Two teens on a city basketball court start a game of matching each other's shots. Miss five tries and you are out! The first to spell out H.O.R.S.E. loses, so these two literally shoot for the stars. Easy shots are baby stuff for them. Their conversation goes back and forth as the hoopsters, a guy and a gal, leave the physical confines of the court and let their imaginations take flight. He takes a mighty jump for his "Magellan shot," leaving New York and going "clear around the world." She aims an "outer-space resistant" ball with a "kind of bounce shot" that hits Saturn, mystifies astrophysicist Dr. Neil DeGrasse Tyson, returns to Earth and slips cleanly through the hoop. "Not bad at all," responds the guy. Myers has great fun with his gravity-defying trash talk and spirited game of one-upmanship. His ballplayers are beautiful, elongated figures painted in brightly textured yellow, blue and brown pastels. Photographic collages of New York City buildings adorn the pages. In his author's note, Myers states that the shots are all fact-based. Who's to argue? An exciting bragging-rights adventure on the basketball court, around and beyond planet Earth and back again. (author's note) (Picture book. 6-10) Copyright Kirkus 2012 Kirkus/BPI Communications.All rights reserved.
Publishers Weekly Reviews 2012 September #4
This wonderfully inventive, mordant duel of words offers both an advanced discussion of a particular sport (basketball) and flights of big-talking fancy. The setting is urban; Myers (Looking Like Me) creates collages that combine painting, lots of blank space, and photo images of city buildings. A pair of gangly and competitive boys co-star. "Hey," says one, "want to play a game of horse?" setting the stage for a war of words in which the boys propose ever more improbable shots, taking the one-upmanship, swagger, and style inherent to the game to delirious extremes. "I will stand on one tiny tiptoe, balance myself on the topmost corner of the 437-story building, and shoot a perfect layup, with my left... foot," says one boy. "Now you tell me," protests the other in mock dismay. "What?" "That we could leave the court." Although the book lands softly after the last crazy idea ("from there, the ball will ricochet through the vacuum of space"), the energetic dialogue and gravity-defying artwork more than compensate. An excellent readaloud for kids who scorn fluffy-bunny books and want to play like the big kids. Ages 5-up. (Sept.) [Page ]. Copyright 2012 PWxyz LLC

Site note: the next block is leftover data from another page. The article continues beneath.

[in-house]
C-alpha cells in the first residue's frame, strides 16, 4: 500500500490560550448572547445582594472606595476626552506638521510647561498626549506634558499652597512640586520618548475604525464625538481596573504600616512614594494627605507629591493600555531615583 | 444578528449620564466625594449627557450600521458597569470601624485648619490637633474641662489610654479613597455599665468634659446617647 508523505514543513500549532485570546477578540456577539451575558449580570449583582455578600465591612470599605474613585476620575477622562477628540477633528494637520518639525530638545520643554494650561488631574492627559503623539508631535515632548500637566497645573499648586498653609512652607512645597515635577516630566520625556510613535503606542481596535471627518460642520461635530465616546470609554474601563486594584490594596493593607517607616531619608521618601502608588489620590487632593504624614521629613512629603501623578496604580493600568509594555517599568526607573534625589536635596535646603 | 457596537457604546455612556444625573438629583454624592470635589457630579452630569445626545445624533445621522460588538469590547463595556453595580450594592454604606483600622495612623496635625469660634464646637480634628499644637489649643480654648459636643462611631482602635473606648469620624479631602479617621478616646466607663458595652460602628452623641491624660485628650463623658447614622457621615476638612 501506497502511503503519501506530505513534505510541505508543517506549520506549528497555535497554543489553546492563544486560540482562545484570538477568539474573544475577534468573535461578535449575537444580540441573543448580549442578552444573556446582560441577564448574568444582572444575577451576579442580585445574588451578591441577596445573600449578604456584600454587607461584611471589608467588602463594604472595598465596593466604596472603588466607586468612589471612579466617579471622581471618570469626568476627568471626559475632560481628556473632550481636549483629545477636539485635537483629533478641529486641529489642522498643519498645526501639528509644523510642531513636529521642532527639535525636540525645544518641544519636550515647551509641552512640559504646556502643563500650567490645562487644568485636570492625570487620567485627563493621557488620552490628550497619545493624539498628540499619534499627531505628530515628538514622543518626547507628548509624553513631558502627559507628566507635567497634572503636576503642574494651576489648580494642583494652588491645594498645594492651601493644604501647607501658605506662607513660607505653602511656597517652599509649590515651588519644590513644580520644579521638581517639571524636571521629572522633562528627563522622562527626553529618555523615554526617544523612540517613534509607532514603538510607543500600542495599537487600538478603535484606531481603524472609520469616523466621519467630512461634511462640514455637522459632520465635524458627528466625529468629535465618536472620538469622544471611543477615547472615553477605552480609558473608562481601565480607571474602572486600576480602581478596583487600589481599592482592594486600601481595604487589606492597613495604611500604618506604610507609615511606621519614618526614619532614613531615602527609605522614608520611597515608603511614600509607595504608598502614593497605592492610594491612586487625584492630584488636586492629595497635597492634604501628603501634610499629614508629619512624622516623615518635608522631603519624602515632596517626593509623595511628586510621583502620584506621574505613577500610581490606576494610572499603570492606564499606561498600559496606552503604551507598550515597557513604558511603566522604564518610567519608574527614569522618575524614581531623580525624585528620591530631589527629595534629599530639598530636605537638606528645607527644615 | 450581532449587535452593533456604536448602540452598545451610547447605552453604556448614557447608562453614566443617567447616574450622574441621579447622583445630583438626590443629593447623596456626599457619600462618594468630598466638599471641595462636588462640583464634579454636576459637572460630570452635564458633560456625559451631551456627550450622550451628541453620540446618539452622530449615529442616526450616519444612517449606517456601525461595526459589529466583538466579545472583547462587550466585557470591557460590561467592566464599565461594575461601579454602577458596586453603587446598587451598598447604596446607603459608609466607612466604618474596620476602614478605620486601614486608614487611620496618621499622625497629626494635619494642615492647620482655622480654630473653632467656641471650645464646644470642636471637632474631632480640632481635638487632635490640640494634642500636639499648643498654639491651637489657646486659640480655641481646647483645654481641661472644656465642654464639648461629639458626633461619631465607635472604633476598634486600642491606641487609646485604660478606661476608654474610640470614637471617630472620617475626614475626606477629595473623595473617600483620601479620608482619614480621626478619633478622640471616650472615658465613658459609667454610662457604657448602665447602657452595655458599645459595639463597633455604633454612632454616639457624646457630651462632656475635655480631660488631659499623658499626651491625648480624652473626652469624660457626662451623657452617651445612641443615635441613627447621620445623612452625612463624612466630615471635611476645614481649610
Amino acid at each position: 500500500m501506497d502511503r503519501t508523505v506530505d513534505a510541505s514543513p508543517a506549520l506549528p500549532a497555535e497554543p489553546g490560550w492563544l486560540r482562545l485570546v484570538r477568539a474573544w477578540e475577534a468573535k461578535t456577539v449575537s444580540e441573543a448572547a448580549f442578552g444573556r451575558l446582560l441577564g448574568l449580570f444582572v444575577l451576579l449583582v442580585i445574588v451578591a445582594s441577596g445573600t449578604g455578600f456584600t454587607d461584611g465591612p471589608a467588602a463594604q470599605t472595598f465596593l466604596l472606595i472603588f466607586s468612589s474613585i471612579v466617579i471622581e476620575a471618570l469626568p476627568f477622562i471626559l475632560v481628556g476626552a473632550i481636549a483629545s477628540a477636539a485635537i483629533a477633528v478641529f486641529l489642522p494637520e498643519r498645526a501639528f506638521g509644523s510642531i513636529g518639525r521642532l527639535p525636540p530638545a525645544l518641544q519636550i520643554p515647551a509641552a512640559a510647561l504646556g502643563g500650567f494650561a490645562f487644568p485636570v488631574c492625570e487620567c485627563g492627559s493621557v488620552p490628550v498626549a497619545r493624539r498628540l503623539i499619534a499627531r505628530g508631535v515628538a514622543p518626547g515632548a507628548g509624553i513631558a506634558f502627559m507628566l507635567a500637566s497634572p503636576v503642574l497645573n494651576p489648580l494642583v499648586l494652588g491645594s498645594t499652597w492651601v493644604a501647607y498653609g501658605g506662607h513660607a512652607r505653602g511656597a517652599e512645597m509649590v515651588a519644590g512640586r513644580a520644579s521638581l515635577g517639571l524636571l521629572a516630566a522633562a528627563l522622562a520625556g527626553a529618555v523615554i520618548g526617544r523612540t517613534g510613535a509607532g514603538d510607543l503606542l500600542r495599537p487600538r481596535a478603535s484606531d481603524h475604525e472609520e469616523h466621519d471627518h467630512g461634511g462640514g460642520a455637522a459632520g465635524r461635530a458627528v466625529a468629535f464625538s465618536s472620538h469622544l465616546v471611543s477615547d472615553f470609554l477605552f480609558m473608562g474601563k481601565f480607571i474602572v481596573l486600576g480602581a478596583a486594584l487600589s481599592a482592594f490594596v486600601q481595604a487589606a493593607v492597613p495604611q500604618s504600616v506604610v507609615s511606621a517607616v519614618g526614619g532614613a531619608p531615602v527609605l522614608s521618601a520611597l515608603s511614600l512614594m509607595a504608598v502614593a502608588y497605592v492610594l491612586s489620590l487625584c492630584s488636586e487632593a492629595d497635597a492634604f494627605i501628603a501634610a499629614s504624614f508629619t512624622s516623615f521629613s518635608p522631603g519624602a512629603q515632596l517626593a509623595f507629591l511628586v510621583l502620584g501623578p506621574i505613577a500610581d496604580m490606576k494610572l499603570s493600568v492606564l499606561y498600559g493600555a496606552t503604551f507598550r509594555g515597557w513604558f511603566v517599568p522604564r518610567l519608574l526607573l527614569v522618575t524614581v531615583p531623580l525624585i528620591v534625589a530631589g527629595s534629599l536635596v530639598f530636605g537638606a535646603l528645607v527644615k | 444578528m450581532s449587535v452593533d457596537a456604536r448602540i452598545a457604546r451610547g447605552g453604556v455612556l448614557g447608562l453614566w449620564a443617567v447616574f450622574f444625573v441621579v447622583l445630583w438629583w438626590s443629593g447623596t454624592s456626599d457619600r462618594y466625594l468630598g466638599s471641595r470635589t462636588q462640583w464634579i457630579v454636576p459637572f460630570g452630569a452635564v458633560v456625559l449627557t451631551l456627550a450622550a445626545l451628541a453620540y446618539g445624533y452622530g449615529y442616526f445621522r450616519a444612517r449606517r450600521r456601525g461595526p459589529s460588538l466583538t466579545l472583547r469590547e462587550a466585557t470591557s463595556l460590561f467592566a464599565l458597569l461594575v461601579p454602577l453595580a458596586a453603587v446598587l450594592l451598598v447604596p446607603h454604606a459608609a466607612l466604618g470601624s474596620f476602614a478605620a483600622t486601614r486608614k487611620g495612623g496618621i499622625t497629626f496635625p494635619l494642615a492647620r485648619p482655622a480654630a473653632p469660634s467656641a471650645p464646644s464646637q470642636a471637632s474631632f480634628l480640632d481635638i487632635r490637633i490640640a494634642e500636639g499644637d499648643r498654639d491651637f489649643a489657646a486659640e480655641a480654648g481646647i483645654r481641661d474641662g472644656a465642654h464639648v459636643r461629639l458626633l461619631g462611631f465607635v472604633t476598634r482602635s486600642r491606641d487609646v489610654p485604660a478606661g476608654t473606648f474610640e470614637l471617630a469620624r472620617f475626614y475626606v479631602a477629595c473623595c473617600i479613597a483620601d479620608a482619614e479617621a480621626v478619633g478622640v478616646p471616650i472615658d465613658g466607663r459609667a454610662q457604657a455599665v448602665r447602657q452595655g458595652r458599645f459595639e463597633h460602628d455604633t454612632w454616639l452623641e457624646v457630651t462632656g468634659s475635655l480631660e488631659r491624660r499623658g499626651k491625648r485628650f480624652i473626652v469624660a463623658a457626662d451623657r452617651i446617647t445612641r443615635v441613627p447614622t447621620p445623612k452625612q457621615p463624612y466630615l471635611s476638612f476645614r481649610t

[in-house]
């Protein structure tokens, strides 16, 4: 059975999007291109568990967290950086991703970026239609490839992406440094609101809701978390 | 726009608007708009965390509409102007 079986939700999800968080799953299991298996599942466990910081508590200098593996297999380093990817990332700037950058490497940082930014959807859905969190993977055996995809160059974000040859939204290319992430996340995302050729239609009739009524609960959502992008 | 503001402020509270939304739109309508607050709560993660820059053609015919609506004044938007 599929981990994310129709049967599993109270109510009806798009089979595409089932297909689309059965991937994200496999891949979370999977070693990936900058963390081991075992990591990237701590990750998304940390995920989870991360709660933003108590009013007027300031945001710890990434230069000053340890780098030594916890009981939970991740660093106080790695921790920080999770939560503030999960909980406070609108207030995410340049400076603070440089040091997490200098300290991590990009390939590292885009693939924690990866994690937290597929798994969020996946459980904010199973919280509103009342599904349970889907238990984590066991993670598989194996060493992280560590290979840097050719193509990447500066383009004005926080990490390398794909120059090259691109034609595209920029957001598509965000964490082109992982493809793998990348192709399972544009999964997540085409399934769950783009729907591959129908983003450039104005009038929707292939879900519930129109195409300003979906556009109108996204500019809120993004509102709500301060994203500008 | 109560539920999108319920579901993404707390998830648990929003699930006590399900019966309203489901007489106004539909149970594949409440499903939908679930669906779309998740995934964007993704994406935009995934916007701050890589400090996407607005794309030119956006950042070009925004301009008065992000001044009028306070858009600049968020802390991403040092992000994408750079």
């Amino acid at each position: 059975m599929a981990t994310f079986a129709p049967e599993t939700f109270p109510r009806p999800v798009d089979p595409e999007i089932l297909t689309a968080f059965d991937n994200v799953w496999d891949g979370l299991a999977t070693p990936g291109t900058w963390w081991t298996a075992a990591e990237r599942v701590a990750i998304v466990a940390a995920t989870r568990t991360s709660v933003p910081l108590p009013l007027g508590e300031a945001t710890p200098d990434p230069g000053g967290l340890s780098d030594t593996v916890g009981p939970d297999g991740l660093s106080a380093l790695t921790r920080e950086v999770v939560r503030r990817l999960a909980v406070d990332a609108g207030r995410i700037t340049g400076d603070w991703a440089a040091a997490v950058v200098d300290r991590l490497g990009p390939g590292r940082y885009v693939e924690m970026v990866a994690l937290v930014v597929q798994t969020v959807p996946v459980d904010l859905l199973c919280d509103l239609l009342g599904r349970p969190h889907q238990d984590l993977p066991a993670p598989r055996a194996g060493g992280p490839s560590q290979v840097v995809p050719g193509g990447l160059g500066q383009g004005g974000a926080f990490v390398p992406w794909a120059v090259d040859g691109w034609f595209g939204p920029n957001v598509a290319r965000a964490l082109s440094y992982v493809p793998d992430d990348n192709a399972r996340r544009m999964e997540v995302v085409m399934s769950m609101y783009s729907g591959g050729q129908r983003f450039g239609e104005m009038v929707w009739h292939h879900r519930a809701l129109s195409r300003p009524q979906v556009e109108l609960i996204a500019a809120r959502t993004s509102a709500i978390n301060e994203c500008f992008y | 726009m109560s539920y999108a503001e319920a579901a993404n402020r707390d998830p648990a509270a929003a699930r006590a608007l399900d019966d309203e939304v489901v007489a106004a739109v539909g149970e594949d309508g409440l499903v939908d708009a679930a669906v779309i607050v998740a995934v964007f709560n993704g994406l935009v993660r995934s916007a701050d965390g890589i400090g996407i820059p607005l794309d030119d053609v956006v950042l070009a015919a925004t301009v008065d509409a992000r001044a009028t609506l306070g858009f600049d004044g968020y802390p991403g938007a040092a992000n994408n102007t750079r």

School Library Journal Reviews 2013 January
Gr 3-6--Two friends on an urban basketball court begin a game of H.O.R.S.E. For the uninitiated, Myers does a fine job describing how to play the game, which is similar to Ghost: one player shoots any kind of shot (layup, jumper, etc.) and the other player has to duplicate it. If the second player fails to make the shot, he gets one letter and the game continues until someone loses five times and spells the word H.O.R.S.E. It sounds simple enough, until these two players get creative, such as balancing on the top of a 437-story building and shooting a perfect layup with the left foot. As the friends raise the stakes and the braggadocio rises to an inventive pitch, readers will appreciate the grand humor. White or plain background space emphasizes the dramatic shots that are dreamed up. In addition, the text waves up and beyond the skyline just as the ball can soar. This book will encourage all readers to grab a close friend and get out to play a game, matching their athleticism to their imaginations.--Blair Christolon, Prince William Public Library System, Manassas, VA [Page 122]. (c) Copyright 2012. Library Journals LLC, a wholly owned subsidiary of Media Source, Inc. No redistribution permitted.